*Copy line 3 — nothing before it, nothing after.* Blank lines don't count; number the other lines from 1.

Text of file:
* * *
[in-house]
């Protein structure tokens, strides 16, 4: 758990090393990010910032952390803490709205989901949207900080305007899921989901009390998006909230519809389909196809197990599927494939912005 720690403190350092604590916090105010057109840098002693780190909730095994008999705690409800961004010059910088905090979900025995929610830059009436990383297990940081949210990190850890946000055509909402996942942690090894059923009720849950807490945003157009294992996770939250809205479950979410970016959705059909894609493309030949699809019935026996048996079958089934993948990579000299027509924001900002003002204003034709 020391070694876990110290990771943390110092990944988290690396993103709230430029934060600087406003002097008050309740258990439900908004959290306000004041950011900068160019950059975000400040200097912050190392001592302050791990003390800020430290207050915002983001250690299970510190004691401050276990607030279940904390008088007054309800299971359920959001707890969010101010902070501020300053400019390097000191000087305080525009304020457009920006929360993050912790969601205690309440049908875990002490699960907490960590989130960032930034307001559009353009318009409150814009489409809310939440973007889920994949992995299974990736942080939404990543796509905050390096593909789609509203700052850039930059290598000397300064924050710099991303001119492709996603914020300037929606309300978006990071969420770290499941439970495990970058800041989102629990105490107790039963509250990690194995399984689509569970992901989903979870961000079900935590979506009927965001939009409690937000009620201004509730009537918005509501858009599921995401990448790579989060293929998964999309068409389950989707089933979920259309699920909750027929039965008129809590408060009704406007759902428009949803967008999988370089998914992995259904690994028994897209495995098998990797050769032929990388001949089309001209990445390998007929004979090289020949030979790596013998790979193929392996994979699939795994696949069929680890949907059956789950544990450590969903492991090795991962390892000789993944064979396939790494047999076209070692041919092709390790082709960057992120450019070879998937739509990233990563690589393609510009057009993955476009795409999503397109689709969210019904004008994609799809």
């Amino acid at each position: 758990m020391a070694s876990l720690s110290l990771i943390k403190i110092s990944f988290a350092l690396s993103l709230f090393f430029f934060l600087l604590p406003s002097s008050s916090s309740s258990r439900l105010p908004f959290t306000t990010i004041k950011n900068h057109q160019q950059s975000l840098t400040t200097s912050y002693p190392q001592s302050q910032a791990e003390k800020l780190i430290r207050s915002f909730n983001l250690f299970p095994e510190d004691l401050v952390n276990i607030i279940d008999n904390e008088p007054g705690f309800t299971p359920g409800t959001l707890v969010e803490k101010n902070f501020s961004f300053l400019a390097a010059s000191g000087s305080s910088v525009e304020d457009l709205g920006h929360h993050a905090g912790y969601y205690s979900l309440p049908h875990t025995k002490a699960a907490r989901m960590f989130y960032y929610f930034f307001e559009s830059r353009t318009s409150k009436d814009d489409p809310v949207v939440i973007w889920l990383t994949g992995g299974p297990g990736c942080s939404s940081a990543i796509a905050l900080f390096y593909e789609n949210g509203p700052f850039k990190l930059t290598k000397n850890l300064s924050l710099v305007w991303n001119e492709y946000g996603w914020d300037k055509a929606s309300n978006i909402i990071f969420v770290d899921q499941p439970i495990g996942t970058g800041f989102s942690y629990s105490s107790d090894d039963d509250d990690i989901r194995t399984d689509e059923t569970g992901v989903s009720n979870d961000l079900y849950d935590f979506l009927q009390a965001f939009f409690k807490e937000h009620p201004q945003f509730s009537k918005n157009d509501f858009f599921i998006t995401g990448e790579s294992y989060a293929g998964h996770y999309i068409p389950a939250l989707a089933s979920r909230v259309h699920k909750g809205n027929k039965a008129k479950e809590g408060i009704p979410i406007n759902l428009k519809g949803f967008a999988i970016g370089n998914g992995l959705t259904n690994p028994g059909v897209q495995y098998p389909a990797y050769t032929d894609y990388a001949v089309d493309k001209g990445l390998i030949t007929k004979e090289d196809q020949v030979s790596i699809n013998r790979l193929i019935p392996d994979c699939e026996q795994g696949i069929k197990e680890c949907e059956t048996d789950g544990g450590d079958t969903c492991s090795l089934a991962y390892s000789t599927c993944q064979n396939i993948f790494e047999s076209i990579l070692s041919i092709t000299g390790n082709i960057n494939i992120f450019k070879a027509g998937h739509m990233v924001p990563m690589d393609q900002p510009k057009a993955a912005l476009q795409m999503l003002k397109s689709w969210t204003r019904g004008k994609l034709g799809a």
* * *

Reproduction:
């Amino acid at each position: 758990m020391a070694s876990l720690s110290l990771i943390k403190i110092s990944f988290a350092l690396s993103l709230f090393f430029f934060l600087l604590p406003s002097s008050s916090s309740s258990r439900l105010p908004f959290t306000t990010i004041k950011n900068h057109q160019q950059s975000l840098t400040t200097s912050y002693p190392q001592s302050q910032a791990e003390k800020l780190i430290r207050s915002f909730n983001l250690f299970p095994e510190d004691l401050v952390n276990i607030i279940d008999n904390e008088p007054g705690f309800t299971p359920g409800t959001l707890v969010e803490k101010n902070f501020s961004f300053l400019a390097a010059s000191g000087s305080s910088v525009e304020d457009l709205g920006h929360h993050a905090g912790y969601y205690s979900l309440p049908h875990t025995k002490a699960a907490r989901m960590f989130y960032y929610f930034f307001e559009s830059r353009t318009s409150k009436d814009d489409p809310v949207v939440i973007w889920l990383t994949g992995g299974p297990g990736c942080s939404s940081a990543i796509a905050l900080f390096y593909e789609n949210g509203p700052f850039k990190l930059t290598k000397n850890l300064s924050l710099v305007w991303n001119e492709y946000g996603w914020d300037k055509a929606s309300n978006i909402i990071f969420v770290d899921q499941p439970i495990g996942t970058g800041f989102s942690y629990s105490s107790d090894d039963d509250d990690i989901r194995t399984d689509e059923t569970g992901v989903s009720n979870d961000l079900y849950d935590f979506l009927q009390a965001f939009f409690k807490e937000h009620p201004q945003f509730s009537k918005n157009d509501f858009f599921i998006t995401g990448e790579s294992y989060a293929g998964h996770y999309i068409p389950a939250l989707a089933s979920r909230v259309h699920k909750g809205n027929k039965a008129k479950e809590g408060i009704p979410i406007n759902l428009k519809g949803f967008a999988i970016g370089n998914g992995l959705t259904n690994p028994g059909v897209q495995y098998p389909a990797y050769t032929d894609y990388a001949v089309d493309k001209g990445l390998i030949t007929k004979e090289d196809q020949v030979s790596i699809n013998r790979l193929i019935p392996d994979c699939e026996q795994g696949i069929k197990e680890c949907e059956t048996d789950g544990g450590d079958t969903c492991s090795l089934a991962y390892s000789t599927c993944q064979n396939i993948f790494e047999s076209i990579l070692s041919i092709t000299g390790n082709i960057n494939i992120f450019k070879a027509g998937h739509m990233v924001p990563m690589d393609q900002p510009k057009a993955a912005l476009q795409m999503l003002k397109s689709w969210t204003r019904g004008k994609l034709g799809a």